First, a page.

Presentation on theme: "Up Close and Personal: The policy and practice of support for the individual student Jenny Kean."— Presentation transcript:
Up Close and Personal: The policy and practice of support for the individual student Jenny Kean
I’m really depressed. I can’t sleep, then I can’t get up to face the world. It’s all getting out of control. I’ve got problems going on at home – my parents are splitting up and my dad’s got serious health issues.
My grand-dad’s paying for me to be here – but I just don’t want to be doing this. It’s going to break his heart if I go - but I don’t want to stay. How can I tell my family? I have to travel to Sheffield 3 days a week for work – is there any way I can access some kind of hardship fund?
I’m suffering quite badly from anxiety. Should I go to the doctors? I don’t get on with my flatmates at all. I just can’t seem to make friends
I’ve wanted to come to university since I was 11 years old. It was my dream – but I’m just not enjoying it. I’m not learning anything – what am I getting for my money?
The context Thomas & Hixenbaugh (2006 p.3) Increasing student numbers Worsening staff/student ratios - staff to student ratio at University of Hertfordshire Business School went from 25:1 to 35:1 in 6 years to 2006 (Bunce 2006)
The context (contd) Greater student diversity – Owen (2002) Competing demands on staff (learning & teaching, research, admin) Pressure to ensure high rates of student retention and success
Does personal tutoring matter? Student satisfaction and success (Thomas & Hixenbaugh 2006, Race 2010, Neville 2007 p.138) Retention – “to increase retention you must personalise your relationship with your students” (Chapman 2003, Neville 2007 p.12) Follow the money -“It’s cheaper to retain than to recruit”; the student not just as “consumer” but “investor” (Thomas & Hixenbaugh 2006 )
Does personal tutoring matter? We’ve said it does. Although… “This is usually work that goes on literally and metaphorically behind closed doors and without accolades.” How much do we really value it? Neville 2007 p.3
What the students want Regular, frequent, scheduled meetings A PT who takes an active role throughout their degree A PT who is accessible, approachable and reliable A PT who is enthusiastic and cares about them They want to be “known, ‘tracked’ and supported” throughout Owen 2002, Thomas & Hixenbaugh 2006
“Only Connect” E.M. Forster “It is becoming clear that relationships are at the heart of the issue of the students’ experience of university.” Thomas & Hixenbaugh 2006 p.55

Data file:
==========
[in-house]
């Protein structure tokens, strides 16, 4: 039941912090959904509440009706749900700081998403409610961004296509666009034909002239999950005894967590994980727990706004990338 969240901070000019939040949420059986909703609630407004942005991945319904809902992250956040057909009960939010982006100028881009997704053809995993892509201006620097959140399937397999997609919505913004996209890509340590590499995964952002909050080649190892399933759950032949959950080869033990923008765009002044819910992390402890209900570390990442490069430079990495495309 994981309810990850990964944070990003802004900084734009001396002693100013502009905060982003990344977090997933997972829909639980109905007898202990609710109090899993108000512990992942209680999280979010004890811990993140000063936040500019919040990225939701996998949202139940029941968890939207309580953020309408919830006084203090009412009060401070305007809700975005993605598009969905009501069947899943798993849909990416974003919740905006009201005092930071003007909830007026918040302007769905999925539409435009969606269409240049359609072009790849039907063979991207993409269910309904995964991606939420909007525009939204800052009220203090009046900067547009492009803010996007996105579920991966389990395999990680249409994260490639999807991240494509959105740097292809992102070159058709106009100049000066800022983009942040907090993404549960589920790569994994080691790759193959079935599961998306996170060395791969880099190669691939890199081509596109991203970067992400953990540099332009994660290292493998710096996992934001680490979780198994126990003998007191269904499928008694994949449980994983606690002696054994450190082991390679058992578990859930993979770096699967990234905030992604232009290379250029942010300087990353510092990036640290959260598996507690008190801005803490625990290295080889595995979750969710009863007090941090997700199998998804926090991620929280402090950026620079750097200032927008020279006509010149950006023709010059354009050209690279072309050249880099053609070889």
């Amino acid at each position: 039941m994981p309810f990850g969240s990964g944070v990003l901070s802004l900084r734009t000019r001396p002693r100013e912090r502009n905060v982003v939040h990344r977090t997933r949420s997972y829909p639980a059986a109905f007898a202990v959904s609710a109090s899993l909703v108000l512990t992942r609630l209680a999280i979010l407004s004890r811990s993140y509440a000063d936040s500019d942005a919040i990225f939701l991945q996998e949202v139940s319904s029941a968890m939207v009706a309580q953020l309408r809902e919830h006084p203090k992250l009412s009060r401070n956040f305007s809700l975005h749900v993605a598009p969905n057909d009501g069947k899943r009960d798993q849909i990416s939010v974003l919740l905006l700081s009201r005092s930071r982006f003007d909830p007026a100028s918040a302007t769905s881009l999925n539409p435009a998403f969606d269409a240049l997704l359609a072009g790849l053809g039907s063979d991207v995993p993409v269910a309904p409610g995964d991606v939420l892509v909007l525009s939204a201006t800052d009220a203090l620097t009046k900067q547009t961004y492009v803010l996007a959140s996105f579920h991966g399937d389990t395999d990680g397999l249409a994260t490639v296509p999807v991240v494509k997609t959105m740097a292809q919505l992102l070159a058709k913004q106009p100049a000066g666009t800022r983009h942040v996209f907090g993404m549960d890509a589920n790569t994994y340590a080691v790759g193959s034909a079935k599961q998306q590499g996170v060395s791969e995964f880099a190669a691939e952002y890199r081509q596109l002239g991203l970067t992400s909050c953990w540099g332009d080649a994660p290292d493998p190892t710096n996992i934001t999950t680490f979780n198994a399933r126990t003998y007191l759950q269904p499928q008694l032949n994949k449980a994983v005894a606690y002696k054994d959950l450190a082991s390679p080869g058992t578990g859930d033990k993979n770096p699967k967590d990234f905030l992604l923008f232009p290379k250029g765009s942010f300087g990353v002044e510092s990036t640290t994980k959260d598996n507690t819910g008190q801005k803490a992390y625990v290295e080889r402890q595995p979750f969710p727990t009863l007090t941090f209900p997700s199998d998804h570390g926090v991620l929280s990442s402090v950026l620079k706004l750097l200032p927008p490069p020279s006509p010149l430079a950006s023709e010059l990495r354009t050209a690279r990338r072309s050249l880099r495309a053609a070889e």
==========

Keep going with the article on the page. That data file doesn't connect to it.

What personal tutors say I’m looking after all these students – but who’s looking after me? The cling-on effect I wouldn’t give it up. [It’s] one part of the job where it is possible to make a difference to someone. Thomas & Hixenbaugh 2006
The Pastoral model Earwaker 1992 May be reactive or proactive Are regular meetings structured in? Is the role of the personal tutor clearly defined to both the tutor and student? “Niche” time “In the mass university, the ideal [of the caring, committed pastoral tutor] works only at a huge cost in terms of people- hours and stress.” (Owen 2002)
The Professional model Based on providing ‘professional’ support services Different models – one-stop shop, Student Support and Guidance (including Academic Advisers) Available when students need it Highly reactive No consistency, no relationship Teaching staff ‘pass the buck’ Thomas & Hixenbaugh 2006, Bunce 2007
The curriculum model Module with personal tutor group Learning skills, info about institution and HE generally Allows relationships to develop between student and PT, but also amongst peers Makes it a positive developmental experience, rather than just being about ‘problems’ Takes time out of the curriculum Students don’t readily buy into anything perceived as ‘not what I’m here to do’ Bunce 2007, Thomas & Hixenbaugh 2006
My practice – what worked Part of induction Scheduled meetings built in to profile Appointments, not fill-your-own-slot Referring ‘doubters’ to 2 nd yr students
My practice – what didn’t work Lack of clarity about roles and liaison with other depts Lack of follow-up ‘Knowing, tracking, supporting’ (Owen 2002) – little or none of the 1 st two Lack of knowledge about uni regs, systems, other services that could help them Lack of training or help in skills I might need to help students
An action plan Get to know SL officer and meet regularly Build in follow-up Google docs to share marks/attendance? Contact hours (Neville 2007 p.33) Mentoring Training/induction for new tutors Try a more curriculum-embedded model?
Leeds Met puts students at the heart of everything we do… Assessment, Learning & Teaching Strategy 2008-12 Leeds Metropolitan University
References Neville, L., 2007 The Personal tutor’s handbook. Basingstoke, Palgrave Race, P. & LMU Teacher Fellows, 2010 Making personal tutoring work. Leeds Met Press Thomas, L.& Hixenbaugh, P. (eds), 2006 Personal tutoring in higher education. Stoke on Trent, Trentham Books JOURNALS Bunce, S. (2006) ‘Establishing a student support and guidance office to replace personal tutoring in University of Hertfordshire Business School’, The Higher Education Academy, August Bunce, S. (2007) ‘Personal or Systematic? Do we have to take the ‘personal’ out of personal tutoring in HE?’, Higher Education Review 40 (1) Autumn pp 85-87 Owen, M. (2002) ‘Sometimes you feel you’re in niche time: The personal tutor system, a case study’, Active Learning in Higher Education, 3: 7 Stephen, D., O’Connell, P. & Hall, M. (2008) ‘’Going the extra mile’, ‘fire- fighting’ or ‘laissez-faire? Re-evaluating personal tutoring relationships within mass higher education’, Teaching in Higher Education,13 (4) August pp449-460 Trotter, E (2004) ‘Personal Tutoring: Policy v. Reality of Practice’, Education in Changing Environment conference, University of Salford